This Om’bak post is in response to a number of status updates that have been popping up in my Facebook feed and on Twitter after the Four Corners program “A Bloody Business” about the mistreatment of cattle in Indonesia and Australia’s complicity in this mistreatment.
For those reading about this for the first time, The Economist has a pretty good overview of what has been the reaction in Australia after the program aired on Monday.
Paradoxically, some Australians have placed themselves morally above those calling for the ban of live cattle exports, claiming that such calls are hypocritical and xenophobic. Yet these are the same people, I assume, that ordinarily wouldn’t condone the mistreatment of animals.
Lambasting people as xenophobic for being outraged by what they saw on Four Corners footage is not helpful. While some responses from Australians have been xenophobic, only those individual responses should be attacked as thus. My understanding is that the media portrayal has predominantly focused on Australia’s involvement — through the training of abattoir workers, supply of equipment, and knowledge of mistreatment. Believing that the mistreatment of animals in Indonesia, or anywhere, is wrong and calling for the ban of live cattle exports is not inherently xenophobic.
But the issue isn’t xenophobia anyway. The issue is the grossly inhumane treatment of cattle, which after seeing the footage, I doubt you would want to continue.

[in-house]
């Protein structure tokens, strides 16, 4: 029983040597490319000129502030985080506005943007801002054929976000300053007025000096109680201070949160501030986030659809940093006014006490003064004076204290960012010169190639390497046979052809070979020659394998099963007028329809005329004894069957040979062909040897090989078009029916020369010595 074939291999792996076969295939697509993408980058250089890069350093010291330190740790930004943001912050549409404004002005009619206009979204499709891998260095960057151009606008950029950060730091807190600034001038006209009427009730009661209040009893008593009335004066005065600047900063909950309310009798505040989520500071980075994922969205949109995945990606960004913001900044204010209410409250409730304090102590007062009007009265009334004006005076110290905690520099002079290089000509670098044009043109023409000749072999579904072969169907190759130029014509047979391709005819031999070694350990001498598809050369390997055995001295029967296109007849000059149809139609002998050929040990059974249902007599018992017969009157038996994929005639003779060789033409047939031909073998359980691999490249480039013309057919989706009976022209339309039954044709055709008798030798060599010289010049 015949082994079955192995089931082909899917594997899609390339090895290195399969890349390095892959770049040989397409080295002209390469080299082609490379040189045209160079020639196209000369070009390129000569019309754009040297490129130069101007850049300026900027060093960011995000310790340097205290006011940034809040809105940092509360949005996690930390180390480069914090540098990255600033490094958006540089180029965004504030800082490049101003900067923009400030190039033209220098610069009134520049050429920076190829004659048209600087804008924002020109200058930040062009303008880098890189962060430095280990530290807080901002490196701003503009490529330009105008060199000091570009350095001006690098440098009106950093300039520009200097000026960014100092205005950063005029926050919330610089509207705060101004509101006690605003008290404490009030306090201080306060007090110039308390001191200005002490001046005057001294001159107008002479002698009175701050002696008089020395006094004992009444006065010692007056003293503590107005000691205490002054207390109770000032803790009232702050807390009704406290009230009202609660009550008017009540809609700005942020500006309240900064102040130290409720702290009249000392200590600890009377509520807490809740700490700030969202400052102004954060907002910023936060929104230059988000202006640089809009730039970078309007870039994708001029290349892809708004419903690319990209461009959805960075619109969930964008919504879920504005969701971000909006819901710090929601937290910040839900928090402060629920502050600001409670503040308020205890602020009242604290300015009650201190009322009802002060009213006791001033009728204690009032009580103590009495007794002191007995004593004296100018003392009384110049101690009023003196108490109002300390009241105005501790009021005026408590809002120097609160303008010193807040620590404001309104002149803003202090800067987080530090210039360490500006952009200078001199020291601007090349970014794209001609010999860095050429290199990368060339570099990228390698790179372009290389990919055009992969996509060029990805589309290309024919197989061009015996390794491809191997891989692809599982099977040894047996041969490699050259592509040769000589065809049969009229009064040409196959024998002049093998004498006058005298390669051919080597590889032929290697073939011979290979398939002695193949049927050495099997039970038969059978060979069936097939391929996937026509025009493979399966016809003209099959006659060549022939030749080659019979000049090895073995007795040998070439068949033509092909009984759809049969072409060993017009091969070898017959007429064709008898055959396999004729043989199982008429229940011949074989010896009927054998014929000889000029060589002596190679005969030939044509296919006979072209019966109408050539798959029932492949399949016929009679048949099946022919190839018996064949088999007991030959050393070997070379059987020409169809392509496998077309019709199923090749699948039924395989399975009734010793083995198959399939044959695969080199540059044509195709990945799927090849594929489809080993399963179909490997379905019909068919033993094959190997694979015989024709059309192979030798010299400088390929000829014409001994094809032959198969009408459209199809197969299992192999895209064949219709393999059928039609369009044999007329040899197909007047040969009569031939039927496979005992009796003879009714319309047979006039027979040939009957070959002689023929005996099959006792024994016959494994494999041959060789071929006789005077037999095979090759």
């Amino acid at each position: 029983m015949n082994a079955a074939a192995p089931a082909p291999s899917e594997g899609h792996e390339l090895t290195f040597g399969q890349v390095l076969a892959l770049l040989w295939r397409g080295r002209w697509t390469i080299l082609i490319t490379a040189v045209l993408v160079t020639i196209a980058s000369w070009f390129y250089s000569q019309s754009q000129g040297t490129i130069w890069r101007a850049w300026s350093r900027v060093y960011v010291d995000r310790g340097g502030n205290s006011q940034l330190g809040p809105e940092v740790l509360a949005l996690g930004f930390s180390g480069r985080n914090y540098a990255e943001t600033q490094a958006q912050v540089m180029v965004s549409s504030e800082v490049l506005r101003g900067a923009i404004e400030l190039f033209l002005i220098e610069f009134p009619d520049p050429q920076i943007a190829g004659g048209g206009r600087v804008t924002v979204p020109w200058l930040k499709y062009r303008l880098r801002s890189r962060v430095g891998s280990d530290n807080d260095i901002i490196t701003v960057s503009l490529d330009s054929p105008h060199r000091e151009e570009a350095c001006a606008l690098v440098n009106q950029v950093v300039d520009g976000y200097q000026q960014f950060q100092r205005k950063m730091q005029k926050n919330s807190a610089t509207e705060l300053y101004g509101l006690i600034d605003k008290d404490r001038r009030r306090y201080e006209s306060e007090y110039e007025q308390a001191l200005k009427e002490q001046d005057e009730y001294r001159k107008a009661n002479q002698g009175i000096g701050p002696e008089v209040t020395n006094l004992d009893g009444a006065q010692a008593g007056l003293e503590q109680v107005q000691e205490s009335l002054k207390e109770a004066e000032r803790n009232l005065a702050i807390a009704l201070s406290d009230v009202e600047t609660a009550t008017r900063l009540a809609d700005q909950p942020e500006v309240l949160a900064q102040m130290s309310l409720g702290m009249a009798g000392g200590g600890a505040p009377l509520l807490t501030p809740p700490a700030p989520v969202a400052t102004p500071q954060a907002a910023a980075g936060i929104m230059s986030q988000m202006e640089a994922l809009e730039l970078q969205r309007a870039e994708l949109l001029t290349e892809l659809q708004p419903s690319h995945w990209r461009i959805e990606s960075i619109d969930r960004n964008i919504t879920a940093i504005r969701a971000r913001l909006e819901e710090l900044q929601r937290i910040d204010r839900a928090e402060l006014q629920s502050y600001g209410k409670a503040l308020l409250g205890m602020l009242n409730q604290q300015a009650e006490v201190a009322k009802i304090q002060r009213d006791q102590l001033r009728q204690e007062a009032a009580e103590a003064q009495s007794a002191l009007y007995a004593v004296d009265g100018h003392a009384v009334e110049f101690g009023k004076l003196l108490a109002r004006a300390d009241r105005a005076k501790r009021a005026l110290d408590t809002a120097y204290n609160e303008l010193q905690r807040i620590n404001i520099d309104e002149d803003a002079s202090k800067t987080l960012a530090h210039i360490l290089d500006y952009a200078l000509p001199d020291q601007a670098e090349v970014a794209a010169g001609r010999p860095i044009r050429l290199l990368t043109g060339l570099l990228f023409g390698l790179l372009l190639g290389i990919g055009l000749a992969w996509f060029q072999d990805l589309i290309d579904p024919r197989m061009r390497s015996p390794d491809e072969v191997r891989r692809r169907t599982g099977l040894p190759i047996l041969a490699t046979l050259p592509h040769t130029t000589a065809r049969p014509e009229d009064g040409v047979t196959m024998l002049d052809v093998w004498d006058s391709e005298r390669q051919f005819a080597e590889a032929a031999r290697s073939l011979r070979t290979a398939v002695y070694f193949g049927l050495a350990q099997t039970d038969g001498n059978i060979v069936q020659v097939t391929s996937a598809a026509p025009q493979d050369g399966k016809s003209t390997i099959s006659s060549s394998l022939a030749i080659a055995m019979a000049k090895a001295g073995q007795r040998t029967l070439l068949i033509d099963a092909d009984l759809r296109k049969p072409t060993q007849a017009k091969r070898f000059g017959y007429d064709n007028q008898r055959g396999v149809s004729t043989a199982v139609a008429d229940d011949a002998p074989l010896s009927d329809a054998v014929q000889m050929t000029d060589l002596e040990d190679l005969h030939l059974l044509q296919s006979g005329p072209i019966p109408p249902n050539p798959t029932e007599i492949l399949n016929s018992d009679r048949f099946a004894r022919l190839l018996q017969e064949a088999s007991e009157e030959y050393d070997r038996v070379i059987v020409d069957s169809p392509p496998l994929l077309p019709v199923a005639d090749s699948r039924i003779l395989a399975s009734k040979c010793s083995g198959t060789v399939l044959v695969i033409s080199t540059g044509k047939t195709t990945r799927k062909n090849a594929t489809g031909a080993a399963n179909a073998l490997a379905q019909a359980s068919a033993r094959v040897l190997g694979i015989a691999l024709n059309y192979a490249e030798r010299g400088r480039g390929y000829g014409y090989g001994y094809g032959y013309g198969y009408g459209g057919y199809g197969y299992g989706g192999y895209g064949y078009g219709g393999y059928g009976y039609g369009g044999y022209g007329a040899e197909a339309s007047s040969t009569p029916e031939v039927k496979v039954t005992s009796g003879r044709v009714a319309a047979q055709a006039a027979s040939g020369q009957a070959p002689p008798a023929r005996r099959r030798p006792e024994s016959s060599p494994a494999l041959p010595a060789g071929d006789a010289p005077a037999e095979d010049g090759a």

Furthermore, some people have attempted to link this issue to Australia’s policy of sending asylum seekers to Malaysia, declaring it hypocritical to care about cows but not about these people.
The mistreatment of asylum seekers is an important issue and sending them to Malaysia is wrong. But attacking people for caring about something because they haven’t cared about other issues before is counterproductive. Shouldn’t we be happy that people are actually caring about something that needs to be changed?
While some may argue it is important to highlight the comparison to get people thinking on the issue of asylum seekers and our government’s policy to ship them to Malaysia, moral aggrandising is an ineffective way of encouraging people to inform themselves of the issue.
To the people who have highlighted this comparison as an example of Australian hypocrisy, I am interested to hear what you have done to fight for injustices being committed against people seeking asylum in Australia.
What is the point of realising an injustice if you don’t do anything about it?